Given the state of social distancing and mandates to stay home, many prospective residents and customers will assume your offices are closed. Even if you’re not physically present on-site, it’s important customers know you’re virtually open for business. You may have updated your office hours online and on your Google My Business page weeks ago, but are you making it crystal clear to customers that you’re ready to do business with them? Add a banner to the homepage of your website to announce you’re open (whatever that looks like for your state or region). Make it easy for customers to determine how they can do business with you. Can they take a virtual tour? Can they visit the community on their own to browse around? How quickly can they see a real apartment in-person, if they’re ready to rent? The more you communicate, the more likely you are to convert.
This is also a great time to put conversion tools in place on your website. Adding a smart pop up and giving interested prospects the opportunity to ‘sign up for updates’ is an incredibly smart and inexpensive addition to your marketing stack. The prospects who are browsing online today will want to be the first to know when you’re fully operational again. So, find ways to be building a list of interested prospects, now.
As states announce plans for re-opening, apartment searches by geographical region are also swinging up, slightly. Dallas seems to be the big winner this week, with a 26% increase in apartment searches compared to last week.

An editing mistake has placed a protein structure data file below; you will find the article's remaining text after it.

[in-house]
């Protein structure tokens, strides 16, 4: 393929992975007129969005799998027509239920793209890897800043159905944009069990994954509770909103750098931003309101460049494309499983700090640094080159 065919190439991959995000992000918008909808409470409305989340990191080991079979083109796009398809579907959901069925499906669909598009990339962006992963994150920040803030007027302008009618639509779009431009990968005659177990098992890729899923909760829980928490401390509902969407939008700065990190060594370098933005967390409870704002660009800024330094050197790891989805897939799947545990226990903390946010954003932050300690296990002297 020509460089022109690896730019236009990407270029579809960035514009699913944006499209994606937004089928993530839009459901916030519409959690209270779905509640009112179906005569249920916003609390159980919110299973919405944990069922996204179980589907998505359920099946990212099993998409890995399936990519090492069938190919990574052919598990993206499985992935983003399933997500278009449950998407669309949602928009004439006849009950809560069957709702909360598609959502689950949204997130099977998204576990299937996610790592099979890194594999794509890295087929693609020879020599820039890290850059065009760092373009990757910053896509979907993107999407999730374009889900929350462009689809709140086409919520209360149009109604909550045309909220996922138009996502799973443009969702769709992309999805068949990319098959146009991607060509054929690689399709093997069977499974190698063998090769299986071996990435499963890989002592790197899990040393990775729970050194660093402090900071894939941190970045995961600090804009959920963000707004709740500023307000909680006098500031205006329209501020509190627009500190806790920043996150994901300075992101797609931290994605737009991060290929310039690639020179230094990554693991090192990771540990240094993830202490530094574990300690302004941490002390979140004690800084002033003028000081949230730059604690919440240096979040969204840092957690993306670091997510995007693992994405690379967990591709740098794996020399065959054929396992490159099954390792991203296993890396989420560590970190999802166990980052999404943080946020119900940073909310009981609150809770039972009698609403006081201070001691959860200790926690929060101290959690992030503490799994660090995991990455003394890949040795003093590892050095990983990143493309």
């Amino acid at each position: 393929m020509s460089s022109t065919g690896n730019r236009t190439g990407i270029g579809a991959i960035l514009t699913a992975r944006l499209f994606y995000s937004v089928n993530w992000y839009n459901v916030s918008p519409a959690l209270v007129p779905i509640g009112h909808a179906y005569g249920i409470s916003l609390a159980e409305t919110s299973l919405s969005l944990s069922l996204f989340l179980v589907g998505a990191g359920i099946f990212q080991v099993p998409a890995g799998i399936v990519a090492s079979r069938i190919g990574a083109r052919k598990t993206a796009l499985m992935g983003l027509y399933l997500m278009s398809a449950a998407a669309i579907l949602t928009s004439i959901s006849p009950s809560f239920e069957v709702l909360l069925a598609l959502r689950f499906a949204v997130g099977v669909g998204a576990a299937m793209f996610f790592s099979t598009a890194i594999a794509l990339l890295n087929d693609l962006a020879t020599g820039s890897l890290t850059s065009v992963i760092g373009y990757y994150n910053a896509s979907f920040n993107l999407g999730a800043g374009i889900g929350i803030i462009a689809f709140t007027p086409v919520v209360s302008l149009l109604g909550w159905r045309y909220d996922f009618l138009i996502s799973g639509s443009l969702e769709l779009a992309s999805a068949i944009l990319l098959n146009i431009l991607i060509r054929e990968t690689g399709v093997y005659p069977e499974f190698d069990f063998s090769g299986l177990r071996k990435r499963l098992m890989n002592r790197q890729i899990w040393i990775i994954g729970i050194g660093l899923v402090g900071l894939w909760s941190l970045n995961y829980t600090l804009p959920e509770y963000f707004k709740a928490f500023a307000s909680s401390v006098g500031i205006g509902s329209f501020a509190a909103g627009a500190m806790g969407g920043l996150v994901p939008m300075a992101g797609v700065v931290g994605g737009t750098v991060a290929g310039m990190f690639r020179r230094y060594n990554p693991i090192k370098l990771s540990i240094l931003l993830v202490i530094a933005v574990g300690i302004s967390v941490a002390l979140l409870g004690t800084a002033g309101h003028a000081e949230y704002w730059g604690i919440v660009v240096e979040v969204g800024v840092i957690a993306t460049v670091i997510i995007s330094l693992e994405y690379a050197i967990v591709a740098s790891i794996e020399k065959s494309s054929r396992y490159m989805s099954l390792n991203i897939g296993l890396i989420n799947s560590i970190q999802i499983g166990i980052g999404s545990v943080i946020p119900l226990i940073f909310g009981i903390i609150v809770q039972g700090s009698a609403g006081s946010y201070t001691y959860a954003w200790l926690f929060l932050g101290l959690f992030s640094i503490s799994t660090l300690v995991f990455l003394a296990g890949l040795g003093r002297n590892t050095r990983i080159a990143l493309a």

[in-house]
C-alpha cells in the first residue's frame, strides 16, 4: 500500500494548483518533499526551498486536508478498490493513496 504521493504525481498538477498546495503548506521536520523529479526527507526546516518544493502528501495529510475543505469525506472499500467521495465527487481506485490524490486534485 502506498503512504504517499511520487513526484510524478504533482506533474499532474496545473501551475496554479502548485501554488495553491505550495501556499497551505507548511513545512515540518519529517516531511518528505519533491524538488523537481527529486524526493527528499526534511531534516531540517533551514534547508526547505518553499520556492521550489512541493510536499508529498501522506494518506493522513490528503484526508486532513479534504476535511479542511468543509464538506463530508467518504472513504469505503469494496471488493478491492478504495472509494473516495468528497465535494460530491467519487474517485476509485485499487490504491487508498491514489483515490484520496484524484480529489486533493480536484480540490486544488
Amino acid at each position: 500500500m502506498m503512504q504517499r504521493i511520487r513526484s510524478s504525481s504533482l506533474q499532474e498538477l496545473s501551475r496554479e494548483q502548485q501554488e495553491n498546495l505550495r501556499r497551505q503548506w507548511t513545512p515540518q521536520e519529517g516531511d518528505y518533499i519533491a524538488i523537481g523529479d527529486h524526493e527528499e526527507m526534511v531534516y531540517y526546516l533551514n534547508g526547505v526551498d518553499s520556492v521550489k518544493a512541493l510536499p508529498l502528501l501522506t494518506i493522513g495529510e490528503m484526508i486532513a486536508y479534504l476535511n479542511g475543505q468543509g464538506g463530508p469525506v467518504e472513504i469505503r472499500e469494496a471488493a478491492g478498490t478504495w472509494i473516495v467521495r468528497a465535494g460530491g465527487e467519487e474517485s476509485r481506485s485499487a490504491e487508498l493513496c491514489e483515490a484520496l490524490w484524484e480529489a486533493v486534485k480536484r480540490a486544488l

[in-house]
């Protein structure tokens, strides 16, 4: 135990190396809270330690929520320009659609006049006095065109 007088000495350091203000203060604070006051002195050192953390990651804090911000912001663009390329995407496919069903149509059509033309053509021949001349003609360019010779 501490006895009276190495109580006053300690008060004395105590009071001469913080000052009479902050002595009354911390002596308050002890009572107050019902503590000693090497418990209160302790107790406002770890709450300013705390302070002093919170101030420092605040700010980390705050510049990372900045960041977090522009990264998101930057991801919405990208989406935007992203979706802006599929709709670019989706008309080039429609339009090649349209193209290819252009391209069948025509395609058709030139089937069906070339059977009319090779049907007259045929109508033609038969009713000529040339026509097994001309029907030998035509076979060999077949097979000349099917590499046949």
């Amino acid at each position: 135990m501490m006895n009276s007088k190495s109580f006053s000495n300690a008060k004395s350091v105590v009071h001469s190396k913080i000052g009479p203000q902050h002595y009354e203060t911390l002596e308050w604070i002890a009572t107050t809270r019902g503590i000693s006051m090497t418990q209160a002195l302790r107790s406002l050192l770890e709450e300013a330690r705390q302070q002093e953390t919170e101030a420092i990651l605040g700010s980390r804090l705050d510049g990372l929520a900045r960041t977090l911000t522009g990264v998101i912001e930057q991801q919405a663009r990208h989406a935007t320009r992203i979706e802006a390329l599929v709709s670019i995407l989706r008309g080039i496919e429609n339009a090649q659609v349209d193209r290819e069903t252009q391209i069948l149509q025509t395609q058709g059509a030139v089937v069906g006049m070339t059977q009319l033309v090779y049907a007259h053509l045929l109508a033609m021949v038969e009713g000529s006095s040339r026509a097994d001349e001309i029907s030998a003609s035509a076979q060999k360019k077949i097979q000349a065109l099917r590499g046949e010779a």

This is the third week in a row that Dallas has seen consistent improvement in apartment search volume. Continue to monitor your specific geographical markets. As we’ve mentioned before, if the trends stay favorable for 2+ weeks, you’ll want to have your marketing plans and campaigns ready-to-go. If you’re in Dallas, you should be re-engaging your marketing efforts now, so you can capitalize on the increased demand.
Geographical Search Terms At-a-Glance
Large Market Search Terms:
“Apartments in NYC” is up 8% week over week
“Apartments in L.A.” is down 9% week over week
“Apartments in Dallas” is up 26% week over week
“Apartments in Chicago” is down 1% week over week
Mid Market Search Terms:
“Apartments in Columbus (ohio)” is up 15% week over week
“Apartments in Kansas City” is up 1% week over week
“Apartments in Charlotte is down 15% week over week
Looking for resources on how to handle your marketing during times like these?